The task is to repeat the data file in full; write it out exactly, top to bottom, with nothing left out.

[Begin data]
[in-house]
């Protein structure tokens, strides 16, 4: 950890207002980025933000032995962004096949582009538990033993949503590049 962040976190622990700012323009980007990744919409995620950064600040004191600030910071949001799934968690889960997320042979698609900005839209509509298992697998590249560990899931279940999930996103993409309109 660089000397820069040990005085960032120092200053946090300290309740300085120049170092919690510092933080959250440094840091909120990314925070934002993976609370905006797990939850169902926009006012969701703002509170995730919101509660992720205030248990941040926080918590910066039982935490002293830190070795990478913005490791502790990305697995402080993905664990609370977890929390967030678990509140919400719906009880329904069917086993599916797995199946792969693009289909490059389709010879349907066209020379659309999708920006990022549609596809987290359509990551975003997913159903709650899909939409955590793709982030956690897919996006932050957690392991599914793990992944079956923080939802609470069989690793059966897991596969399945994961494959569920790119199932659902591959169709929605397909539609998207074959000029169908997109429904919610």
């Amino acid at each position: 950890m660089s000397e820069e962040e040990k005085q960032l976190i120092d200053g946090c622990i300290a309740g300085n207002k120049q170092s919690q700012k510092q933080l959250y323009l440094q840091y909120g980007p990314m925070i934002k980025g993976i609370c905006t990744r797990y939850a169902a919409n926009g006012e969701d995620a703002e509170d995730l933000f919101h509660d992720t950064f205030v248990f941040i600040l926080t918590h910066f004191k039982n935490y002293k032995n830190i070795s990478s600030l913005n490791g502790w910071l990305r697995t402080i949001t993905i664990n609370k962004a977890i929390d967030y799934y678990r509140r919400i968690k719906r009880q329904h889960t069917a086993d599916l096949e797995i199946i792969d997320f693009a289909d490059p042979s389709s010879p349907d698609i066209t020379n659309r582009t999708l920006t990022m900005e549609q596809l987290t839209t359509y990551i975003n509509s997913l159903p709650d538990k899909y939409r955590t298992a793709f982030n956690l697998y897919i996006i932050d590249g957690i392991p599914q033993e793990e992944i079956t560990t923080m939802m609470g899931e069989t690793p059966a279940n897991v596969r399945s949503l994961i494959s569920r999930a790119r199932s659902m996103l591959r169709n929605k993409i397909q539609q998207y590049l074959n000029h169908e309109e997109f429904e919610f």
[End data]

[in-house]
């Protein structure tokens, strides 16, 4: 950890207002980025933000032995962004096949582009538990033993949503590049 962040976190622990700012323009980007990744919409995620950064600040004191600030910071949001799934968690889960997320042979698609900005839209509509298992697998590249560990899931279940999930996103993409309109 660089000397820069040990005085960032120092200053946090300290309740300085120049170092919690510092933080959250440094840091909120990314925070934002993976609370905006797990939850169902926009006012969701703002509170995730919101509660992720205030248990941040926080918590910066039982935490002293830190070795990478913005490791502790990305697995402080993905664990609370977890929390967030678990509140919400719906009880329904069917086993599916797995199946792969693009289909490059389709010879349907066209020379659309999708920006990022549609596809987290359509990551975003997913159903709650899909939409955590793709982030956690897919996006932050957690392991599914793990992944079956923080939802609470069989690793059966897991596969399945994961494959569920790119199932659902591959169709929605397909539609998207074959000029169908997109429904919610």
């Amino acid at each position: 950890m660089s000397e820069e962040e040990k005085q960032l976190i120092d200053g946090c622990i300290a309740g300085n207002k120049q170092s919690q700012k510092q933080l959250y323009l440094q840091y909120g980007p990314m925070i934002k980025g993976i609370c905006t990744r797990y939850a169902a919409n926009g006012e969701d995620a703002e509170d995730l933000f919101h509660d992720t950064f205030v248990f941040i600040l926080t918590h910066f004191k039982n935490y002293k032995n830190i070795s990478s600030l913005n490791g502790w910071l990305r697995t402080i949001t993905i664990n609370k962004a977890i929390d967030y799934y678990r509140r919400i968690k719906r009880q329904h889960t069917a086993d599916l096949e797995i199946i792969d997320f693009a289909d490059p042979s389709s010879p349907d698609i066209t020379n659309r582009t999708l920006t990022m900005e549609q596809l987290t839209t359509y990551i975003n509509s997913l159903p709650d538990k899909y939409r955590t298992a793709f982030n956690l697998y897919i996006i932050d590249g957690i392991p599914q033993e793990e992944i079956t560990t923080m939802m609470g899931e069989t690793p059966a279940n897991v596969r399945s949503l994961i494959s569920r999930a790119r199932s659902m996103l591959r169709n929605k993409i397909q539609q998207y590049l074959n000029h169908e309109e997109f429904e919610f």